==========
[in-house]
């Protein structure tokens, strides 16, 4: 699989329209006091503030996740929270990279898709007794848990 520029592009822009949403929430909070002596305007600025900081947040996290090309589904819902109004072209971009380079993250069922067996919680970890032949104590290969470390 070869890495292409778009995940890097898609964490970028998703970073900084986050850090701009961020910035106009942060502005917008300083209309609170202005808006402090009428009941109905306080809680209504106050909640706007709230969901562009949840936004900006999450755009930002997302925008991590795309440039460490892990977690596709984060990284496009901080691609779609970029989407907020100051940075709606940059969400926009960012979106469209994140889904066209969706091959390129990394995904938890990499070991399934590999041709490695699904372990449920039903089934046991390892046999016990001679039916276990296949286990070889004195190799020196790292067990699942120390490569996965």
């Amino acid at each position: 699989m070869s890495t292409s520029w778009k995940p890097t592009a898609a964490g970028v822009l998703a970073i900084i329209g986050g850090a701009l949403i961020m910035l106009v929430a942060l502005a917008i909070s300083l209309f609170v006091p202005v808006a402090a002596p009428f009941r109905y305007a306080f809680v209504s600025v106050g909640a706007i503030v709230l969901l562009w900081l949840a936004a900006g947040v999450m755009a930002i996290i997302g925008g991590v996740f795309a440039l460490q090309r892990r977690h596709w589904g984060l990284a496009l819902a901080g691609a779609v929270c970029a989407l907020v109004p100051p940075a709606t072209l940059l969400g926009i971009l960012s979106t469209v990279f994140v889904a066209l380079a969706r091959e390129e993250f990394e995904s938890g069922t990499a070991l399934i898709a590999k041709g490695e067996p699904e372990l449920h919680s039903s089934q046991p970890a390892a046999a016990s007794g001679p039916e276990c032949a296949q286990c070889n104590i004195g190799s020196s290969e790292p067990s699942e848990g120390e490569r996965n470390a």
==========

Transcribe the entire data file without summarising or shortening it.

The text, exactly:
[in-house]
């Protein structure tokens, strides 16, 4: 699989329209006091503030996740929270990279898709007794848990 520029592009822009949403929430909070002596305007600025900081947040996290090309589904819902109004072209971009380079993250069922067996919680970890032949104590290969470390 070869890495292409778009995940890097898609964490970028998703970073900084986050850090701009961020910035106009942060502005917008300083209309609170202005808006402090009428009941109905306080809680209504106050909640706007709230969901562009949840936004900006999450755009930002997302925008991590795309440039460490892990977690596709984060990284496009901080691609779609970029989407907020100051940075709606940059969400926009960012979106469209994140889904066209969706091959390129990394995904938890990499070991399934590999041709490695699904372990449920039903089934046991390892046999016990001679039916276990296949286990070889004195190799020196790292067990699942120390490569996965």
């Amino acid at each position: 699989m070869s890495t292409s520029w778009k995940p890097t592009a898609a964490g970028v822009l998703a970073i900084i329209g986050g850090a701009l949403i961020m910035l106009v929430a942060l502005a917008i909070s300083l209309f609170v006091p202005v808006a402090a002596p009428f009941r109905y305007a306080f809680v209504s600025v106050g909640a706007i503030v709230l969901l562009w900081l949840a936004a900006g947040v999450m755009a930002i996290i997302g925008g991590v996740f795309a440039l460490q090309r892990r977690h596709w589904g984060l990284a496009l819902a901080g691609a779609v929270c970029a989407l907020v109004p100051p940075a709606t072209l940059l969400g926009i971009l960012s979106t469209v990279f994140v889904a066209l380079a969706r091959e390129e993250f990394e995904s938890g069922t990499a070991l399934i898709a590999k041709g490695e067996p699904e372990l449920h919680s039903s089934q046991p970890a390892a046999a016990s007794g001679p039916e276990c032949a296949q286990c070889n104590i004195g190799s020196s290969e790292p067990s699942e848990g120390e490569r996965n470390a």